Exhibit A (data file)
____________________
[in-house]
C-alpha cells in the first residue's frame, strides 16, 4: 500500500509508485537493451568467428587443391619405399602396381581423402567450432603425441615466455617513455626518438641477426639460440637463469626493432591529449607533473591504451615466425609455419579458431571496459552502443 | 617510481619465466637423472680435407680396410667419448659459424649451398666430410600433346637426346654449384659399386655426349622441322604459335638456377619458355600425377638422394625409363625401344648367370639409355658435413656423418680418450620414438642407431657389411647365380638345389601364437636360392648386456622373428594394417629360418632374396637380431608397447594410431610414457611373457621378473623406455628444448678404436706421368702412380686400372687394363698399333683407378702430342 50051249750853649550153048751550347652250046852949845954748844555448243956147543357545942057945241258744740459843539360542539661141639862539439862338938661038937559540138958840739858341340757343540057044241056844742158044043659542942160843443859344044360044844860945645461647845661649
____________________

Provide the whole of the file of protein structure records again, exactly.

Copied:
[in-house]
C-alpha cells in the first residue's frame, strides 16, 4: 500500500509508485537493451568467428587443391619405399602396381581423402567450432603425441615466455617513455626518438641477426639460440637463469626493432591529449607533473591504451615466425609455419579458431571496459552502443 | 617510481619465466637423472680435407680396410667419448659459424649451398666430410600433346637426346654449384659399386655426349622441322604459335638456377619458355600425377638422394625409363625401344648367370639409355658435413656423418680418450620414438642407431657389411647365380638345389601364437636360392648386456622373428594394417629360418632374396637380431608397447594410431610414457611373457621378473623406455628444448678404436706421368702412380686400372687394363698399333683407378702430342 50051249750853649550153048751550347652250046852949845954748844555448243956147543357545942057945241258744740459843539360542539661141639862539439862338938661038937559540138958840739858341340757343540057044241056844742158044043659542942160843443859344044360044844860945645461647845661649